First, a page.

June 23, 2014 at 1:00 am

Kurt Mensching

Tigers have key decisions to make about their below-average defense

Torii Hunter's fielding percentage this season is .968 -- far below his MLB career average of .991. (Elizabeth Conley / Detroit News)

We don’t really talk much about fielding.

We like to talk about pitching. Momentum is only as good as your next day’s pitcher, former Tigers manager Jim Leyland would say. Or we emphasize the impact of the bullpen.

We like to talk about hitting. Let’s see what the middle of the order can do. Surely every time Miguel Cabrera or Victor Martinez steps to the plate, something good is about to happen.

But what happens when, after the pitcher and batter have done their work, the ball is put in play?

Well, we tend to ignore that aspect of the game until a boneheaded error or a game-saving catch is made.

We should probably talk about fielding a little bit more, especially in Detroit, where it’s been a bit of a letdown compared to expectations.

In the past week, we’ve watched the Tigers face two teams that are near polar opposites in the field, and the effects were clear.

The Royals seemed to rob hit after hit, run after run, helping Kansas City to take three out of four games at Comerica Park. How frustrating was Alex Gordon in the outfield?

Then you watch the Tigers play the Indians, with shortstop Asdrubal Cabrera making errors and center fielder Michael Bourne throwing the ball off-line or watching as it bounces out of his glove entirely. The Tigers swept that series.

It would be oversimplification to say the results of a game or series ride on how well a team plays in the field, but those little plays all add up. They end rallies. They buy the pitcher a little bit more time on the mound.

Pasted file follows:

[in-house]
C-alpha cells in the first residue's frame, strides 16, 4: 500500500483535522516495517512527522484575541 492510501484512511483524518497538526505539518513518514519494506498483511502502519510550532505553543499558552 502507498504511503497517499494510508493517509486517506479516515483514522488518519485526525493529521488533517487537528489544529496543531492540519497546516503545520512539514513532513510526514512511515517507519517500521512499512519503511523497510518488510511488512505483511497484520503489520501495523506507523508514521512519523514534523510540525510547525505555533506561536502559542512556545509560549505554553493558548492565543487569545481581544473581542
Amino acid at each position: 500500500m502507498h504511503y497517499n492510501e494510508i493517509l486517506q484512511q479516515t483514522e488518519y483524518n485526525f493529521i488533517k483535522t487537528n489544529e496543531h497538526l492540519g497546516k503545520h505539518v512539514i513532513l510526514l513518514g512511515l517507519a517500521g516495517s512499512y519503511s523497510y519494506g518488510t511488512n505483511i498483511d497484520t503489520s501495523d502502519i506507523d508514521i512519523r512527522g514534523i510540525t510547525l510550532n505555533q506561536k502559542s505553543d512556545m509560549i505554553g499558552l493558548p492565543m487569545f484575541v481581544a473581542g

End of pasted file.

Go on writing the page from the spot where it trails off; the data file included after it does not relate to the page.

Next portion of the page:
By one popular sabermetric measure, Ultimate Zone Rating per 150 games (UZR/150), the Royals are the best fielding team in baseball, rating 18.4 runs better than average, per Fangraphs. The Indians rank 29th, at 13.7 runs worse than average.

It turns out the Tigers are a lot closer to the Indians than they are the Royals, which comes as no surprise to anyone who has watched Detroit lately.

The outfield has been disappointing. Torii Hunter is downright awful. Austin Jackson has shown he doesn’t have the ability he did a two or three years ago. Rajai Davis confounds with his routes to the ball.

Third baseman Nick Castellanos has been below-average at third. Andrew Romine was not the pure-glove shortstop we expected and lost his job, as did Alex Gonzalez before him.

Only second baseman Ian Kinsler has shined, with Miguel Cabrera about average at first base.

In other words, we’re seeing the cost of losing shortstop Jose Iglesias for the season and outfielder Andy Dirks for the first half of it.

By that UZR/150 measurement, the Tigers rank 27th at 8.7 runs worse than average. They’re making life a little more difficult for their pitching staff.

Another way of looking at it: About 69.4 percent of balls put in play are turned into outs. The team ranks 26th in that defensive efficiency category, per Baseball Prospectus.

Any way you measure it, they’re just not good, and that has to change.

Tigers general manager Dave Dombrowksi and manager Brad Ausmus have some tough decisions to make about their roster over the next five weeks or so.

Can they afford to keep playing the woefully-fielding Hunter in right field if he’s not hitting? And how long can they keep sending Castellanos out to third if he is below average as a fielder and starts to struggle again at the plate? Is Eugenio Suarez the answer Romine and Gonzalez failed to be at short?

The Tigers will be active at the trade deadline -- they always are. When looking for improvements, they might find adding a better fielder to the mix provides just the help this team needs.

Kurt Mensching is editor of Bless You Boys, a Tigers blog (blessyouboys.com). He can be reached at bybtigers@gmail.com.

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